Cowboy Salad is a really easy dip or salad for your next tailgate party. But be sure to pay attention to food safety if you are transporting food or eating outdoors.

Fall is a wonderful time in Nebraska. The leaves are starting to change, the weather is becoming cooler and fall sports are hot topics of conversation. If you are preparing for a tailgate at the next game, keep food safety at the top of your playbook.

The key to keeping your food safe during a tailgate is a good game plan. Do you have enough coolers and all the tools you need to cook? In addition to a grill and fuel for cooking make sure you don’t forget your most valuable player, the food thermometer. Here are a few additional tips:

-- Bring water for cleaning if none will be available at the site. Pack clean, wet, disposable cloths or moist towelettes and paper towels for cleaning hands and surfaces.

-- Carry cold perishable food like raw hamburger patties, sausages and chicken in an insulated cooler packed with several inches of ice, frozen gel packs or containers of ice.

-- Be sure raw meat and poultry are wrapped securely to prevent their juices from cross-contaminating ready-to-eat food. If possible, store these foods near the bottom of the cooler, so that juices don’t contaminate other foods in the cooler.

-- If you can’t keep hot food hot during the drive to your tailgate, plan and chill the food in the refrigerator before packing it in a cooler. Reheat the food to 165 degrees F as measured with a food thermometer.

-- If bringing hot take-out food, eat it within two hours of purchase (one hour if the temperature is above 90 degrees F).

-- Meat and poultry cooked on a grill often browns very fast on the outside. Use a food thermometer to be sure the food has reached a safe minimum internal temperature. Using a food thermometer also helps you to avoid overcooking, giving you safe and flavorful meat.

Some people have so much fun at tailgate gatherings, they never actually make it to the sporting event. But that doesn’t mean it’s safe for the food to stay unrefrigerated before, during and after the event. Holding food at an unsafe temperature is a prime cause of foodborne illness.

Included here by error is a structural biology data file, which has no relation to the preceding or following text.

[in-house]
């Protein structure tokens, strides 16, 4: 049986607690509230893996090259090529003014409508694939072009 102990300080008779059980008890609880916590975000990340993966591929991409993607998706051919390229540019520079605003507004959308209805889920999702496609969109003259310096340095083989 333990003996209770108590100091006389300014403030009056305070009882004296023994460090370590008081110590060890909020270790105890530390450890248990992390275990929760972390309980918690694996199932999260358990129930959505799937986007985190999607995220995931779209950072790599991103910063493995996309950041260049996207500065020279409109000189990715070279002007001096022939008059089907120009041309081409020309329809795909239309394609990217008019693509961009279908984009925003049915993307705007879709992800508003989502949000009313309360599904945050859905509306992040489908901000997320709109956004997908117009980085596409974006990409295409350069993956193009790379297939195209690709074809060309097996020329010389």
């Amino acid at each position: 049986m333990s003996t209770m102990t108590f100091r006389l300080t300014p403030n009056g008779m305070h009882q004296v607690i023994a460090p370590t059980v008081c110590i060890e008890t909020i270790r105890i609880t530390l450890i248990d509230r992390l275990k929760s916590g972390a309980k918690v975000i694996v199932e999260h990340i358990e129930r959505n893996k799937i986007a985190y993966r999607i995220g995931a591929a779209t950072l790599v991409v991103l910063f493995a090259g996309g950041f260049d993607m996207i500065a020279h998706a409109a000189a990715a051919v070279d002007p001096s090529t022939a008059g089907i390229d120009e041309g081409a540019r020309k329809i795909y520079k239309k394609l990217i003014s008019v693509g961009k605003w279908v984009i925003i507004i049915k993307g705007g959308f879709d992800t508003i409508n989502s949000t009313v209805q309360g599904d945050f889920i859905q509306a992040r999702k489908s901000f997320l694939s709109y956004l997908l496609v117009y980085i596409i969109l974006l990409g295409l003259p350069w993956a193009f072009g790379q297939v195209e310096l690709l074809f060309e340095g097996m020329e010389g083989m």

Store perishable food in the cooler except for brief times when serving. Cook only the amount of food that will be eaten to avoid the challenge of keeping leftovers at a safe temperature.

Discard any leftovers that are not ice cold (40 degrees F or below) after the game. Food should not be left out of the cooler or off the grill more than two hours (one hour when the outside temperature is above 90 degrees).

Here is a super easy but tasty dip or salad for your next tailgate:

Cowboy Salad

  • 2 cans (15 ounces) black-eyed peas or black beans
  • 1 can (15 ounces) corn
  • 1 bunch cilantro
  • 1 bunch green onions (5 green onions)
  • 3 medium tomatoes
  • 1 avocado (optional)
  • 1 tablespoon canola or vegetable oil
  • 2 tablespoons vinegar or lime juice
  • 1/2 teaspoon each salt and pepper

Drain and rinse the black-eyed peas (or black beans) and corn. Finely chop the cilantro and green onions. Dice the tomatoes and avocados. Combine ingredients in a large bowl.

Mix oil, vinegar or lime juice, salt and pepper together in a small bowl. Pour oil mixture over salad ingredients and toss lightly. Refrigerate leftovers within 2 hours.

Makes 15 servings.

Nutrition information per 1/2-cup serving: 60 calories, 1.5 g fat, 310 mg sodium, 11 g carbohydrate and 3 g fiber.

Recipe from: Oregon State Extension’s Food Hero website

Cami Wells is an Extension Educator for Nebraska Extension in Hall County. Contact her at (308) 385-5088 or at cwells2@unl.edu. Visit the Hall County website at www.hall.unl.edu

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